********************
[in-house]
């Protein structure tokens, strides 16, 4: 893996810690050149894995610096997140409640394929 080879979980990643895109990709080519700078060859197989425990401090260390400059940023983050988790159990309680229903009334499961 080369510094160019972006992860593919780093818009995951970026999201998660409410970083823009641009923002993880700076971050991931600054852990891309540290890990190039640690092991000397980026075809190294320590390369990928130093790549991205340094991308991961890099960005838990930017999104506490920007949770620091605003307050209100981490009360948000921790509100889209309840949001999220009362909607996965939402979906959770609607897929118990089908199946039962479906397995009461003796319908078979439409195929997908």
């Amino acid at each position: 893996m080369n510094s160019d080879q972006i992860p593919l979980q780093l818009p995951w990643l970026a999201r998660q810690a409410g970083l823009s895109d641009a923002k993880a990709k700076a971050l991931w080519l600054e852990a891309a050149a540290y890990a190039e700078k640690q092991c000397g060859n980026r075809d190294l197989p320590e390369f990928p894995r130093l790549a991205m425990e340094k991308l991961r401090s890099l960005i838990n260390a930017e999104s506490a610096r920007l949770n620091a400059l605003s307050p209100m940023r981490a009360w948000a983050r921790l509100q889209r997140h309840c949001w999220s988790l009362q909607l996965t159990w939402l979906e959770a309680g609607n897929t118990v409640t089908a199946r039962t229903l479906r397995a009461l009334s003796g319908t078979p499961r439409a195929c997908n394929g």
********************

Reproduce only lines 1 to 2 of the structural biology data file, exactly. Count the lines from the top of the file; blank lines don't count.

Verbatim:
[in-house]
């Protein structure tokens, strides 16, 4: 893996810690050149894995610096997140409640394929 080879979980990643895109990709080519700078060859197989425990401090260390400059940023983050988790159990309680229903009334499961 080369510094160019972006992860593919780093818009995951970026999201998660409410970083823009641009923002993880700076971050991931600054852990891309540290890990190039640690092991000397980026075809190294320590390369990928130093790549991205340094991308991961890099960005838990930017999104506490920007949770620091605003307050209100981490009360948000921790509100889209309840949001999220009362909607996965939402979906959770609607897929118990089908199946039962479906397995009461003796319908078979439409195929997908």